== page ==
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From Middle English beken, from Old English bēacen (sign, signal), from Proto-Germanic *baukną (compare West Frisian beaken (buoy), Dutch baken (beacon), Middle Low German bāke (beacon, sign), German Bake (traffic sign), Middle High German bouchen (sign)), perhaps from Proto-Indo-European *bʰeh₂u-, *bʰeh₂- (to shine).



beacon (plural beacons)

  1. A signal fire to notify of the approach of an enemy, or to give any notice, commonly of warning.
    • Gay
      No flaming beacons cast their blaze afar.
  2. (nautical) A signal or conspicuous mark erected on an eminence near the shore, or moored in shoal water, as a guide to mariners.
    1. A post or buoy placed over a shoal or bank to warn vessels of danger; also a signal mark on land. (FM 55-501)
  3. A high hill or other easily distinguishable object near the shore which can serve as guidance for seafarers.
  4. (figuratively) That which gives notice of danger.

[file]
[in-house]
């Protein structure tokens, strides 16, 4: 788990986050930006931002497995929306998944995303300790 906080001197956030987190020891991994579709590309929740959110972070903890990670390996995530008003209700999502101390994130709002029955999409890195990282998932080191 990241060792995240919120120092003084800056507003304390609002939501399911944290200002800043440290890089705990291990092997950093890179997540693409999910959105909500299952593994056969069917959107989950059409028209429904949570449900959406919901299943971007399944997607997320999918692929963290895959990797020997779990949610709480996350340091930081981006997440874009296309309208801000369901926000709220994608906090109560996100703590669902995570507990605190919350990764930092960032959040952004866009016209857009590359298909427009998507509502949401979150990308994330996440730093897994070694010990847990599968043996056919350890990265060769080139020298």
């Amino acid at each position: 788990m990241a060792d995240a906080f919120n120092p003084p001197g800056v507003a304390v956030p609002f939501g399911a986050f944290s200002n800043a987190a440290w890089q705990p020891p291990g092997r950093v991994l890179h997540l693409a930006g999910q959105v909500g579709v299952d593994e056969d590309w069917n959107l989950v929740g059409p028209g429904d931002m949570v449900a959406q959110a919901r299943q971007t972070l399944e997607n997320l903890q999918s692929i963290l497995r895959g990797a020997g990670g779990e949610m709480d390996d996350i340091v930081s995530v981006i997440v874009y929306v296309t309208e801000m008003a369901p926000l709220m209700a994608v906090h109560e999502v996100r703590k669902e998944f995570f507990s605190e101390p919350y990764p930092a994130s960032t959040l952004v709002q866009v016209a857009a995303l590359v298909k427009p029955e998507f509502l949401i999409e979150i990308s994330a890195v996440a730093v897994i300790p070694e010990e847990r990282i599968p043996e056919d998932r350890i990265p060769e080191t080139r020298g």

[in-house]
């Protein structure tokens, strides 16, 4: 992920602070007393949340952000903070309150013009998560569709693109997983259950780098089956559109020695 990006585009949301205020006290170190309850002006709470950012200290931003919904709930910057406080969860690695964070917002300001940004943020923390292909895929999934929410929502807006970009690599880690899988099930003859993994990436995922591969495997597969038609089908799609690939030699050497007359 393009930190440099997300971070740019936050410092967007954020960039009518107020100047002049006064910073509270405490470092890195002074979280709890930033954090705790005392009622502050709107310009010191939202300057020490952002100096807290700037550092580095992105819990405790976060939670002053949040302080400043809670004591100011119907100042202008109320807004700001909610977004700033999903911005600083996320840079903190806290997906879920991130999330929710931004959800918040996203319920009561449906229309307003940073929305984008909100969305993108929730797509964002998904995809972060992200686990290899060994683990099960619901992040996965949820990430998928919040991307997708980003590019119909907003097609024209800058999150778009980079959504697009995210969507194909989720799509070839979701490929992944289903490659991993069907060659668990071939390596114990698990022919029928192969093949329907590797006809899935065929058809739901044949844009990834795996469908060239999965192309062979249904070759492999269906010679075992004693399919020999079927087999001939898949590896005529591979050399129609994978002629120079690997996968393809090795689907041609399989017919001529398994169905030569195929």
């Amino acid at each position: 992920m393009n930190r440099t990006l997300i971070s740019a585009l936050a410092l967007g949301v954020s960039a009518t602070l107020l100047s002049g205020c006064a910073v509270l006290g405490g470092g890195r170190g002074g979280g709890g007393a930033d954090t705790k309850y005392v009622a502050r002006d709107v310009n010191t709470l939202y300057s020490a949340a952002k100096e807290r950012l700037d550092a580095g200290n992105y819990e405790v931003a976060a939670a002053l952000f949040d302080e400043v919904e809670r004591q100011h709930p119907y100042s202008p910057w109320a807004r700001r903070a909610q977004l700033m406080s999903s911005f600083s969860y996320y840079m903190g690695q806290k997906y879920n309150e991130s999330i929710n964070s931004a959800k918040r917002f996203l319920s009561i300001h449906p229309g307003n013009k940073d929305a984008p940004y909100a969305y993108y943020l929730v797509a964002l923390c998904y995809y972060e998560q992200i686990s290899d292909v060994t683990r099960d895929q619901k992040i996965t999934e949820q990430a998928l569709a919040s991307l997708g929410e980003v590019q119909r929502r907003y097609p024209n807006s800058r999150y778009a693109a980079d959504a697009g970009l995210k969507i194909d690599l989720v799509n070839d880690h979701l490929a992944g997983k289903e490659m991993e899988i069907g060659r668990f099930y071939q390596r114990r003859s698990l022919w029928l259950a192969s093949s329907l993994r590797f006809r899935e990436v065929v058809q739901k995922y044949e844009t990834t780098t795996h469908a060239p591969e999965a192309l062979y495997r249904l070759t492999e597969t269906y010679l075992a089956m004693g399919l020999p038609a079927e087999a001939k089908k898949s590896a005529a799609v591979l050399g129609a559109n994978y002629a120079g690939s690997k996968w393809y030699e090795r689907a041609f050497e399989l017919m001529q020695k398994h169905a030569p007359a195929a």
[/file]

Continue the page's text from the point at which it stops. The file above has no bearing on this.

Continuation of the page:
• Shakespeare
      Modest doubt is called / The beacon of the wise.
  5. An electronic device that broadcasts a signal to nearby portable devices, enabling smartphones etc. to perform actions when in physical proximity to the beacon.

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See alsoEdit


beacon (third-person singular simple present beacons, present participle beaconing, simple past and past participle beaconed)

  1. (intransitive) To act as a beacon.
  2. (transitive) To give light to, as a beacon; to light up; to illumine.
    • Campbell
      That beacons the darkness of heaven.
  3. (transitive) To furnish with a beacon or beacons.

Related termsEdit